In a world where hybrid-working is becoming the norm, effective leaders will be able to maintain teamwork, manage and oversee the work of staff working flexibly and remotely, and gain the trust of their workforce to get the best out of them in this new working environment.

The problems leaders face are so complex that they cannot be solved without collaborating outside their organisation. To illustrate this point, the World Health Organisation (WHO) has issued a warning that vaccine nationalism by member states is leading to “catastrophic moral failure” – WHO cannot succeed without greater collaboration by member states. This raises the question about what impact female leaders might play in international collaboration for the good of global society compared to their male counterparts.

Technology and the opportunities advancements bring are moving so fast that leaders can’t rely on prior experience. They must be curious, agile and hungry to learn to keep pace with technology and new ways of working.

Organisations whose leaders can harness the value of diversity, encompassed in our Future proof talent competency, outperform those that can’t.

Women have a stronger predictive potential for all these competencies.

Gender balanced teams offer a better blend of skills

By contrast, our data show that men have a statistically significant stronger potential to lead in a confident and visible way that inspires others. Skills that may have been less directly linked to an immediate reduction in the spread of COVID-19 and loss of lives but are likely to become increasingly important as we move beyond the pandemic.

These are patterns and trends in gender differences. It would be reductive to suggest that an individual will conform to these patterns. Some men are particularly strong in the apparently ‘female’ strengths and vice versa; individual differences will, as ever, be greater than the overarching gender differences. However, the likelihood is that you will find a better blend of skills in a gender-balanced leadership team.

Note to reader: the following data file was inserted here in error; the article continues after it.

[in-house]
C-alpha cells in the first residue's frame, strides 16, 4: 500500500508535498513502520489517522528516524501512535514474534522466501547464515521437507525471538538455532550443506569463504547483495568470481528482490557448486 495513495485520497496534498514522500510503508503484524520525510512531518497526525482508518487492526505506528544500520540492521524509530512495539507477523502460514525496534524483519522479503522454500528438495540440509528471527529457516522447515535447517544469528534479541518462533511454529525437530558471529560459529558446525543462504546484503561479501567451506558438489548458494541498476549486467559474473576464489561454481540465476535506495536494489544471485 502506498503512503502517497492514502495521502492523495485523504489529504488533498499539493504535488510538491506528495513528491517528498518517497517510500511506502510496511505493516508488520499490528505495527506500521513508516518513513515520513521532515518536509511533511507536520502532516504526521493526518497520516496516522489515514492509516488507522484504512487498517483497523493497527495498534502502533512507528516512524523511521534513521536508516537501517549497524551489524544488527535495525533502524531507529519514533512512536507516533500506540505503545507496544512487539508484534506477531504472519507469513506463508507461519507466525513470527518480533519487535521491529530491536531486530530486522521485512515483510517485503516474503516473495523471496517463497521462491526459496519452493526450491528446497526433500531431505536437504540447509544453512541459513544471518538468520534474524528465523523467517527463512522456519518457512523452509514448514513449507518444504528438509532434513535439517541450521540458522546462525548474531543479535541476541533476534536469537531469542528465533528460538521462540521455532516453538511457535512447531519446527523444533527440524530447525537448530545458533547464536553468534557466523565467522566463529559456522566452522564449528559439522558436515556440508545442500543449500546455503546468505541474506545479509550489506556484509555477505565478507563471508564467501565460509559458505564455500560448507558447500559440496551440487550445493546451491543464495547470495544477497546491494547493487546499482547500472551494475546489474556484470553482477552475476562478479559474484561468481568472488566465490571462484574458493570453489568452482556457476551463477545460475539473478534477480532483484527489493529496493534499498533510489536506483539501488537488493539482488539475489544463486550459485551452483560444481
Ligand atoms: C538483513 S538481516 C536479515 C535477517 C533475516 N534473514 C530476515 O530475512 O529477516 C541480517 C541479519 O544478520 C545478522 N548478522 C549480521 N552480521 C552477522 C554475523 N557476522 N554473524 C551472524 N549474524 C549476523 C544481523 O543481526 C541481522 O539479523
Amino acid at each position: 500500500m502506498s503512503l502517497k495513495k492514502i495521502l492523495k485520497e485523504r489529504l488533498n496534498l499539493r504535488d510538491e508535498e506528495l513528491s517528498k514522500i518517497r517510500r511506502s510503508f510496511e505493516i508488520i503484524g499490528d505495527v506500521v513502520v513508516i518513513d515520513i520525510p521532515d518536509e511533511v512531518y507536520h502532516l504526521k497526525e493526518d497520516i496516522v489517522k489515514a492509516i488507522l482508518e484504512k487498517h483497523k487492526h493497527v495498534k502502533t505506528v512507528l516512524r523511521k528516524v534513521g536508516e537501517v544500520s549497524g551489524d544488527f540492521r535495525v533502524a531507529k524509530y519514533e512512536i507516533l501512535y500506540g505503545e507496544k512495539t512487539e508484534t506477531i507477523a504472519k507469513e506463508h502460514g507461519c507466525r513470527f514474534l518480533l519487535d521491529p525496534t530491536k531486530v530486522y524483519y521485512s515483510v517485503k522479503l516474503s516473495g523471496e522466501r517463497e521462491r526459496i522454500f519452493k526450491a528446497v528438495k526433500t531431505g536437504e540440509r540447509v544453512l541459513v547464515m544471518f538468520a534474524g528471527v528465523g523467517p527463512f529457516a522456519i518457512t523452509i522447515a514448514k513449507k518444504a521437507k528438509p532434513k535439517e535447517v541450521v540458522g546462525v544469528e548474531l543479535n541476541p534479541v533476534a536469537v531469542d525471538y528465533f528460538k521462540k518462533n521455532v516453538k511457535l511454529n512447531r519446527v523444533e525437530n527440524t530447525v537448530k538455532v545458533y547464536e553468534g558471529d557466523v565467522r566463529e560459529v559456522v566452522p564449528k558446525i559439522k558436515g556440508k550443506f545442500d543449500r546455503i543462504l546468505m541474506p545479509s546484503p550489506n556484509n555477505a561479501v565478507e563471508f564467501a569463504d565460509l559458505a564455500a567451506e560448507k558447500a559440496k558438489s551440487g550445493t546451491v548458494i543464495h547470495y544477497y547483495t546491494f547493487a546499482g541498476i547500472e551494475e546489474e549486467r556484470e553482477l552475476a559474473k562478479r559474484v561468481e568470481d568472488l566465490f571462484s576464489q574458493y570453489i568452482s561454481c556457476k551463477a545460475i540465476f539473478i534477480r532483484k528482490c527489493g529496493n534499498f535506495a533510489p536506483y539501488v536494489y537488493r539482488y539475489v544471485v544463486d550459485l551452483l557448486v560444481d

Beware the confidence gap

For organisations wanting to hire more women leaders, it’s worth remembering that women are more inclined to underestimate their capability and men to overestimate their skills.

Women and employers can take confidence that they are likely to possess a range of skills pertinent to the current context and challenges faced by leaders.

In one sense, we’ve been here before. During the last financial crisis, McKinsey surveyed 800 business leaders across the globe to understand the impact of women leaders on corporate performance. They found that certain leadership behaviours more frequently adopted by women are critical to safely navigate through a crisis and perform well through the recovery period. Despite this valuable insight, only a third of organisations viewed gender diversity as a priority. And not all managers recognised the positive impact of gender diversity on corporate performance.

Let’s learn from this crisis and redouble our efforts to create gender diverse leadership across our organisations.


Marie Blakesley is a Chartered Psychologist and Principal Consultant, Leadership & Talent Consultancy Team at GatenbySanderson. She is also Chair of the company’s Women’s Affinity Group.